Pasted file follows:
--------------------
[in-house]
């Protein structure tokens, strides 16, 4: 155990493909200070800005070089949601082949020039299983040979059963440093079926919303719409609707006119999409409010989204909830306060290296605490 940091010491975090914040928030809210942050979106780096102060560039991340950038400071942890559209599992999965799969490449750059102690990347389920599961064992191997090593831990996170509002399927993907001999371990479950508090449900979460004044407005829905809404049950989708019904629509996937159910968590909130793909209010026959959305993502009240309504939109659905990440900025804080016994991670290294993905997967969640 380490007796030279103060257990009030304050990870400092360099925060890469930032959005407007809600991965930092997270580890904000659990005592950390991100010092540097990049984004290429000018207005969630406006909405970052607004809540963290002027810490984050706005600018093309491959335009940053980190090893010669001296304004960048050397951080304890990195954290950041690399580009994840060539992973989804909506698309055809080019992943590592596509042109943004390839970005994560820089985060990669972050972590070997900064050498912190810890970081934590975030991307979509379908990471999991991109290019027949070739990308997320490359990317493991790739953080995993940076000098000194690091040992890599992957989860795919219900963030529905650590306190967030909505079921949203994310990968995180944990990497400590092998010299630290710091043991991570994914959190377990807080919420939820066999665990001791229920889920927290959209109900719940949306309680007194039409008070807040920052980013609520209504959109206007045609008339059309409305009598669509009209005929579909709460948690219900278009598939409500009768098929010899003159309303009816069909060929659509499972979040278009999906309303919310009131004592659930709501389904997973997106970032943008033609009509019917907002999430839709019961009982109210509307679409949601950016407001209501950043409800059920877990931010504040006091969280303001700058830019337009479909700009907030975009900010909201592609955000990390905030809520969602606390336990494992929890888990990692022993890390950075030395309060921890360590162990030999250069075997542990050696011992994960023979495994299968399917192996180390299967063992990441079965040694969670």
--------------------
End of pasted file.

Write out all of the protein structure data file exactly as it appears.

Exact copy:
[in-house]
């Protein structure tokens, strides 16, 4: 155990493909200070800005070089949601082949020039299983040979059963440093079926919303719409609707006119999409409010989204909830306060290296605490 940091010491975090914040928030809210942050979106780096102060560039991340950038400071942890559209599992999965799969490449750059102690990347389920599961064992191997090593831990996170509002399927993907001999371990479950508090449900979460004044407005829905809404049950989708019904629509996937159910968590909130793909209010026959959305993502009240309504939109659905990440900025804080016994991670290294993905997967969640 380490007796030279103060257990009030304050990870400092360099925060890469930032959005407007809600991965930092997270580890904000659990005592950390991100010092540097990049984004290429000018207005969630406006909405970052607004809540963290002027810490984050706005600018093309491959335009940053980190090893010669001296304004960048050397951080304890990195954290950041690399580009994840060539992973989804909506698309055809080019992943590592596509042109943004390839970005994560820089985060990669972050972590070997900064050498912190810890970081934590975030991307979509379908990471999991991109290019027949070739990308997320490359990317493991790739953080995993940076000098000194690091040992890599992957989860795919219900963030529905650590306190967030909505079921949203994310990968995180944990990497400590092998010299630290710091043991991570994914959190377990807080919420939820066999665990001791229920889920927290959209109900719940949306309680007194039409008070807040920052980013609520209504959109206007045609008339059309409305009598669509009209005929579909709460948690219900278009598939409500009768098929010899003159309303009816069909060929659509499972979040278009999906309303919310009131004592659930709501389904997973997106970032943008033609009509019917907002999430839709019961009982109210509307679409949601950016407001209501950043409800059920877990931010504040006091969280303001700058830019337009479909700009907030975009900010909201592609955000990390905030809520969602606390336990494992929890888990990692022993890390950075030395309060921890360590162990030999250069075997542990050696011992994960023979495994299968399917192996180390299967063992990441079965040694969670």